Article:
Will the World Cup Screw Africa?
LAGOS, Nigeria—The red-and-white Coca-Cola billboards outside the airports of Africa’s largest cities trumpet the launch of the 2010 World Cup in South Africa in just three weeks, inviting arriving travelers from around the world to “Join the Celebration!”
But Africans and African businesses haven’t felt welcome at the 2010 World Cup.
Much of the immediate profits from what will be Africa’s largest-ever sporting event will go to the world’s largest multinational companies and the international soccer association, FIFA, rather than to the world’s poorest continent. FIFA alone is due to take in more than $3 billion, up from the 2006 World Cup in Germany. Sponsors, almost all of them Western corporations, expect billions of dollars more.
“When you look at the companies getting the most exposure, the bulk of them, many of them, are multinational companies that don’t work in Africa.”
Budweiser will be the brew on offer in the fan parks, rather than the beers of South African Breweries, one of the world’s largest beer-makers. Hungry fans will find McDonald’s and other globalized grub in the fan parks and stadiums, but not one vendor of South African food, South African government officials and African tourism leaders said this week. A Middle Eastern airline, Emirates, serves as the World Cup’s official carrier, rather than the internationally respected South Africa Airways.
“When you look at the companies getting the most exposure, the bulk of them, many of them, are multinational companies that don’t work in Africa,” Edward Bergman, executive director of the Africa Travel Association, said this week at the organization’s annual meeting in West Africa.
Moreover, as ticket sales stand now, only two percent of the fans filling the 10 stadiums that South Africa has built or refurbished will be from African countries. Of the more than 2.5 million tickets sold ahead of the June 11 start, only 11,000 have been bought by Africans.
A FIFA ticket-system that shut out most potential customers among Africa’s more than one billion people was one of a host of issues that South Africa initially overlooked in its eagerness to get the World Cup for Africa, Sindiswa Nhlumayo, deputy director-general of South Africa’s tourism department said.
Like all competing countries, “We were desperate to get it!” Nhlumayo said. “We didn’t bargain as hard as we should have.”
“That’s one of the lessons we learned,” she added. “Don’t over-compromise’’ because of emotion. “Just look at the cost benefits.”
FIFA cut the price of tickets for South Africans to less than $20, but offered only online ticket sales until last month. Both internet sales and credit cards are comparatively little-used and little-trusted in Africa, so offering tickets online only hurt sales on the continent. In Africa, it’s: “‘I want to go. This is the money. Give me my ticket,’’’ Nhlumayo said.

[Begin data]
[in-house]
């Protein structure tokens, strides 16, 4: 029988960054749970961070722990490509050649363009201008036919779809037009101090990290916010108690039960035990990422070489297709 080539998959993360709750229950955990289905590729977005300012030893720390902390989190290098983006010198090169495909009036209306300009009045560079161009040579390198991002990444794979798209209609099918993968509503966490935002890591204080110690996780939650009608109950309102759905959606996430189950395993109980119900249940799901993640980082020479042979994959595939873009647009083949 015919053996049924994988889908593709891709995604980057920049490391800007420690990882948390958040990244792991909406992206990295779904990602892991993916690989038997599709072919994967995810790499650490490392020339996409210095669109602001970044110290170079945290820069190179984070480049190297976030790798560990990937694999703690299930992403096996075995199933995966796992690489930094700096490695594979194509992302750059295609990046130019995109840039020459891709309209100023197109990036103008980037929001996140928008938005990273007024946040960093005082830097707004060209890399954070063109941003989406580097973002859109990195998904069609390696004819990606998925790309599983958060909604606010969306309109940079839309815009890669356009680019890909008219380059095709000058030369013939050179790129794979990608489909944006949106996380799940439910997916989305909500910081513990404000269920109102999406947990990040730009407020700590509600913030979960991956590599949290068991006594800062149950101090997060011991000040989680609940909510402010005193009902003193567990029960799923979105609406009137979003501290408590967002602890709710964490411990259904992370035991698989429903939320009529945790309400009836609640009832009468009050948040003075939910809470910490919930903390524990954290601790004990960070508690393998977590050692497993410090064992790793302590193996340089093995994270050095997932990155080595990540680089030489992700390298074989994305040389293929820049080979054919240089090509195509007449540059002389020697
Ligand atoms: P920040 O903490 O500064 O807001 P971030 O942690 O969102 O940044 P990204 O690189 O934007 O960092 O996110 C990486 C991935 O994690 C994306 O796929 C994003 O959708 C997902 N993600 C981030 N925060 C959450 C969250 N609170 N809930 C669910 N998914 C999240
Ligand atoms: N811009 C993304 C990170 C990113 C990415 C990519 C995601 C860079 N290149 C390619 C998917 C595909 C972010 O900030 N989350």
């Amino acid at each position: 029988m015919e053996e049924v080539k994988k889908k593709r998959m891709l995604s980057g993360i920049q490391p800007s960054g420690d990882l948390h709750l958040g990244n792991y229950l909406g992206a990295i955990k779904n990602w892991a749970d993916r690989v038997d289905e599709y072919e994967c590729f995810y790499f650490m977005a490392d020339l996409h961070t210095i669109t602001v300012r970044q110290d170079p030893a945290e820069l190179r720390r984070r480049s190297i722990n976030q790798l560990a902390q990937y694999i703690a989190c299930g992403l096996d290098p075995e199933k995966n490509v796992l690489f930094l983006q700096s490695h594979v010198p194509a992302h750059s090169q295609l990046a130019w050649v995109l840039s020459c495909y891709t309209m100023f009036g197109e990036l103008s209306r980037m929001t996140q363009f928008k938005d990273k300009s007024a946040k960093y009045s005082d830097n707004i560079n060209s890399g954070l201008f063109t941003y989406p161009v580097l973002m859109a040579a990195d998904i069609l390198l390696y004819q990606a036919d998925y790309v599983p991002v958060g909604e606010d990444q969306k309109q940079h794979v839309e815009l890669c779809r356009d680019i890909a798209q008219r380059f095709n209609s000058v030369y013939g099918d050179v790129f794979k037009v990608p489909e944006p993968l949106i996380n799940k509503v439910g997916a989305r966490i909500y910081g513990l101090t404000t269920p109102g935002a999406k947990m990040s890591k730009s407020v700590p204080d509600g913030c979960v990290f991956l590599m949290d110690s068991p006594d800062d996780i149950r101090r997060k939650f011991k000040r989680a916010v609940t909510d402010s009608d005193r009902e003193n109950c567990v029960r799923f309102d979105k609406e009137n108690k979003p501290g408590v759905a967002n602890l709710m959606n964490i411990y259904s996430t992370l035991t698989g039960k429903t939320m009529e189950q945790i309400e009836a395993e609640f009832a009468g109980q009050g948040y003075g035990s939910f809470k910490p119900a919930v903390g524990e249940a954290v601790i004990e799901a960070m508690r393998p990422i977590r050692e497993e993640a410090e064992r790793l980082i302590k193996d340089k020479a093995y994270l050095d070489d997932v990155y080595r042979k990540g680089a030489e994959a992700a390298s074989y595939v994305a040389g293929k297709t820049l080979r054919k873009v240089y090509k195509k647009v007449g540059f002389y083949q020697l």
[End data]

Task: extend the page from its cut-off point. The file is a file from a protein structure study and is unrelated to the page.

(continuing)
Disappointing ticket sales have forced South Africa to cut its projection this week for international ticket-buyers, from 450,000 to 350,000. Unusually for a World Cup, American fans, rather than Europeans, are making up the biggest bloc of ticket-purchasers.
While much of the immediate cash will bypass Africa and land in the accounts of multinationals, South Africa could benefit in the longer term, according to western and local analysts and tourism officials.
Already, the country’s building boom for the World Cup has helped it weather the global recession much better did most Western nations. South Africa has spent more than $4 billion on readying the country for the World Cup. Meeting World Cup standards forced the country to upgrade its airports, highways, and public transportation, speeding up projects that were only on the drawing board before. Now, the infrastructure is “world-class—not third-world,” Nhlumayo said.
The key issue will be how South Africa handles the aftermath of the World Cup. The country is already the wealthiest, most business-savvy country in sub-Saharan Africa, with a per capita income of more than $10,000. If South Africa’s leaders act shrewdly, the country can leverage its infrastructure upgrades to boost development after the soccer fans have left. A comparatively problem-free World Cup—should that occur—could help persuade dubious tourists that Africa is a safe and viable destination, Bergman said.
“Everyone always focuses on the event, but what’s important is post-event,” said Hannah Messerli, a specialist in Africa tourism at the World Bank. Combined with any extra job-training for the event, any “benefits cascade,” she said.
Having signed the original deal with the international soccer association without much bargaining, South Africa since has been able to win some concessions. FIFA has agreed to open ticket centers to allow Africans to buy the tickets with cash. And breaking its normal rule of steering business to giant hotel chains, FIFA has authorized some South African bed-and-breakfasts as lodging for fans, Nhlumayo said.
Fans in the stadiums and official FIFA fan parks won’t experience much of what makes South Africa unique. But the host country has secured approval to open “public viewing areas” adjacent to the fan parks, which will be open to all and free.
There, soccer fans from Africa and abroad will be able to dance to the music of Ladysmith Black Mambazo, hear the Soweto Gospel Choir and eat brae barbecue and boerewor sausage rolls. “They will see what South Africa has to offer,” Nhlumayo said.
Ellen Knickmeyer is a former Washington Post bureau chief in Baghdad and Cairo. Before coming to the Post, she was the West Africa bureau chief for The Associated Press. This year, she graduated from Harvard University’s Kennedy School of Government.